On New Years Eve my dear friend Charlotte and I watched the sun setting meditatively over the Tasman Sea, and under that sinking sun we listed our intentions and goals for the year – as you can guess, mine include getting an indulgent yet solicitous agent; having a manuscript published to fabulous acclaim; working out how to make a food blog relevant without changing a single thing because I like it as it is; and acquiring a weighted blanket – and I’m speaking them aloud here to give the manifestation process a purposeful bump forwards. We then went home and played Scattergories until 1am when I realised it was suddenly no longer 2020. It was maybe the most lovely new year I’ve ever had, and I hope you, like me, also had a chill and delightful time over the holidays.

Anyway – here’s a cookie recipe?

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You know and I know that the chocolate chunk cookie rules supreme in hearts and imaginations, but this recipe – which I’ve adapted from Isa Chandra Moskowitz and Terry Hope Romero’s excellent Veganomicon cookbook – is sensational, and extremely worth your attention. The original recipe evokes the flavours of eggnog, but not having ever tried eggnog I can’t speak to its accuracy. Even sans context, these flavours are glorious – the demure warmth of the nutmeg and cinnamon, the buttery elegance of the rum and pecans, the latter offering mellow crunch strewn throughout each chubby golden ball of dough.

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I have to assure you that your cookies won’t turn out cracked and funny like the ones pictured – I’ve made this recipe so many times, but the one occasion where I thought to photograph them, I’d only had self-raising flour on hand and so that affected the way they baked. Your cookies will be smooth-surfaced and beguiling, I promise. I really have made these rum + pecan cookies dozens of times – including a triple batch just before Christmas, prepared in such large quantities for – unsurprisingly – Christmas presents to distribute to the whānau. I also attempted a version while camping last week, “baked” in the large gas-powered frying pan – and they weren’t terrible. Even if you accidentally overcook these they’re still fine, you just really need a cup of tea on hand for significant dunking.

These are grown-up yet comforting and cosy – a truly remarkable cookie. I don’t think I’ve made a batch yet without doubling up the quantities since the first time I tried it.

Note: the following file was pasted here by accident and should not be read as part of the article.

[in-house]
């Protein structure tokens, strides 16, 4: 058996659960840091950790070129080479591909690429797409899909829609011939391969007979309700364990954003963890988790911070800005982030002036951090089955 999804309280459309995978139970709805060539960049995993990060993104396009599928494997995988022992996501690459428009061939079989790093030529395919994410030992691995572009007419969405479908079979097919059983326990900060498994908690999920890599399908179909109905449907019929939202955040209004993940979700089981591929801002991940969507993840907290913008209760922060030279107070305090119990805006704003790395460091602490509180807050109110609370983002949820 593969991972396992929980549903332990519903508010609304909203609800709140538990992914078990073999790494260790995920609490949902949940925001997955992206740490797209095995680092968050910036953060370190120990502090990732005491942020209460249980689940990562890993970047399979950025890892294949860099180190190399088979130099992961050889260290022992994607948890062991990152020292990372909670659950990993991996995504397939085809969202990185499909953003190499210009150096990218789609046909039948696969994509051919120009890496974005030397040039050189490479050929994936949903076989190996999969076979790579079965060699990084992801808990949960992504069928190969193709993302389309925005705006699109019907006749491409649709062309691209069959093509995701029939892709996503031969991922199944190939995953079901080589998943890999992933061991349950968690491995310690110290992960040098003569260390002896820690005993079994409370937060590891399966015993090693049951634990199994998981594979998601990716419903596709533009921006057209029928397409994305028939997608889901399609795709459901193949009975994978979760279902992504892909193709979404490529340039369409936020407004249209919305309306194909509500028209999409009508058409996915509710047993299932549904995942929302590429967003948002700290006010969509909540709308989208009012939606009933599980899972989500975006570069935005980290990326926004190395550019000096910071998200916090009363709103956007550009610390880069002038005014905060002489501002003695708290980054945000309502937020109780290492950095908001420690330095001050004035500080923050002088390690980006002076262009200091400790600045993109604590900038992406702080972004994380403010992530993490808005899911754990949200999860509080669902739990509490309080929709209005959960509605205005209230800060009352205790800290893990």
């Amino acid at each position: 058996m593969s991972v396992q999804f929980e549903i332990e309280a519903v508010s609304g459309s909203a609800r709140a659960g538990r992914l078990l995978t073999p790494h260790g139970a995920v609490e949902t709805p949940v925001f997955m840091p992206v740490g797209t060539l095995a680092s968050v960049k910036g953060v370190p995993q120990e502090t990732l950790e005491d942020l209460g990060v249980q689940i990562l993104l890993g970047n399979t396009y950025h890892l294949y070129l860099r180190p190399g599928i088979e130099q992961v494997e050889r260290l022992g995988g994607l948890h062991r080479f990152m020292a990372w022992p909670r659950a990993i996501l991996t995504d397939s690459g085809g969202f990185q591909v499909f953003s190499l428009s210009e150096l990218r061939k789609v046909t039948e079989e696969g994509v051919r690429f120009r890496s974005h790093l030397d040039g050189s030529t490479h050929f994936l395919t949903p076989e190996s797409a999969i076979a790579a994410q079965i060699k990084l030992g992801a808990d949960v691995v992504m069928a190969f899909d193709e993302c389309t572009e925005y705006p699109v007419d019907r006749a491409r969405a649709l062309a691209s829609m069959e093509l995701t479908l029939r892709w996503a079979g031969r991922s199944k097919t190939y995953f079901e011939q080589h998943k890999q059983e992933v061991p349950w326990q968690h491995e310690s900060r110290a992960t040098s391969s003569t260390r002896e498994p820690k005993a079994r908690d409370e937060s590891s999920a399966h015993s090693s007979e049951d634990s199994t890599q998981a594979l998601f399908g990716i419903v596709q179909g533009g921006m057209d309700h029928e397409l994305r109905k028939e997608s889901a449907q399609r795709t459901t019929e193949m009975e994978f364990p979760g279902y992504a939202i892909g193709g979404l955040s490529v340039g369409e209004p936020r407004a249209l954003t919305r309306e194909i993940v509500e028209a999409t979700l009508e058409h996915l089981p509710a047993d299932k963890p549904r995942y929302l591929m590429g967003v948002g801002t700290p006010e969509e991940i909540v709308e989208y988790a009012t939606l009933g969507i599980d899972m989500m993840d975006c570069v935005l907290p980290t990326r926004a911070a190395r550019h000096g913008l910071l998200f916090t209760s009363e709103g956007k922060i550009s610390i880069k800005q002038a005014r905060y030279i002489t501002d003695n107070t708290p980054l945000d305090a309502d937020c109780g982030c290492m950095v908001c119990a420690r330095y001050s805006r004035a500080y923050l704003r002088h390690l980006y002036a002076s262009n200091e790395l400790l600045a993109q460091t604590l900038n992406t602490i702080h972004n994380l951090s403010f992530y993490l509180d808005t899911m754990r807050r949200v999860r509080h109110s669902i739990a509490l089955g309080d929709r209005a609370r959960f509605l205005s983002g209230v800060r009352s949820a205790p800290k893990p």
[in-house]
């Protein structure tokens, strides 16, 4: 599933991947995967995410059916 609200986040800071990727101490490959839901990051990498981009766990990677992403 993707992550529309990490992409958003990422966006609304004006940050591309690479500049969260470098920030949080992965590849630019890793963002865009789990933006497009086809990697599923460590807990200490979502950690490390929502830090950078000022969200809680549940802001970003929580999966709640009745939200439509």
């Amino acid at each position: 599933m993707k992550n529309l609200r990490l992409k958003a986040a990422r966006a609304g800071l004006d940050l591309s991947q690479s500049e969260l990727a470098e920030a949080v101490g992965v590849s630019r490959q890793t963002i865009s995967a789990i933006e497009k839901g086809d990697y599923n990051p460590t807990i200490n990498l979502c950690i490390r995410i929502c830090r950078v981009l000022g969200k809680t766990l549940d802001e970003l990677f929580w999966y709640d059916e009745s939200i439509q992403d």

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Vegan Rum + Pecan Cookies

My favourite cookies – maybe even more than chocolate chunk? Adapted from a recipe in Veganomicon by Isa Chandra Moskowitz and Terry Hope Romero. See notes at the end of the recipe for ingredient substitutes and how to make these alcohol-free.

  • 3/4 cup pecans
  • 1/3 cup neutral-flavoured oil (eg rice bran)
  • 1/4 cup soy milk or similar
  • 1/2 cup white sugar
  • 1/2 cup brown sugar
  • 1 tablespoon molasses, treacle, or golden syrup
  • 2 tablespoons dark rum
  • 1 and 1/2 teaspoons vanilla extract
  • 2 and 1/4 cups plain flour
  • 1/4 cup cornflour
  • 1 and 1/2 teaspoons baking powder
  • 1/4 teaspoon baking soda
  • 1/2 teaspoon freshly grated nutmeg (or use ground)
  • 1 teaspoon cinnamon
  • 1/2 teaspoon salt

1: Set your oven to 180C/350F and line a baking sheet (or two, if you have them) with baking paper. Roughly chop the pecans, or – I personally find this much easier – crumble them with your fingers, and set aside.

2: Briskly stir the oil, milk, white and brown sugars, molasses, rum and vanilla together in a mixing bowl, then stir in the pecans. Sieve in the remaining dry ingredients and mix into a thick dough. If it looks too sticky, add a little extra flour (and sometimes I roll each unbaked cookie in a little extra flour before baking just to be safe – hence the dusting of flour you can see on the cookies in the photos.)

3: Roll tablespoons of the dough into balls and place about two inches apart from each other on the baking tray – no need to flatten them or anything. Bake for 10 – 12 minutes, until the pale dough has turned golden. As I’ve noted elsewhere, your cookies probably won’t crack like mine did in this photo – I only had self-raising flour when I made this batch and I think it affected them a little.

4: Carefully transfer the cookies to a cooling rack using a lifter/flipper tool and continue rolling and baking the remaining dough. If you are baking two trays of cookies at a time you may need to give the tray on the bottom an extra minute or two.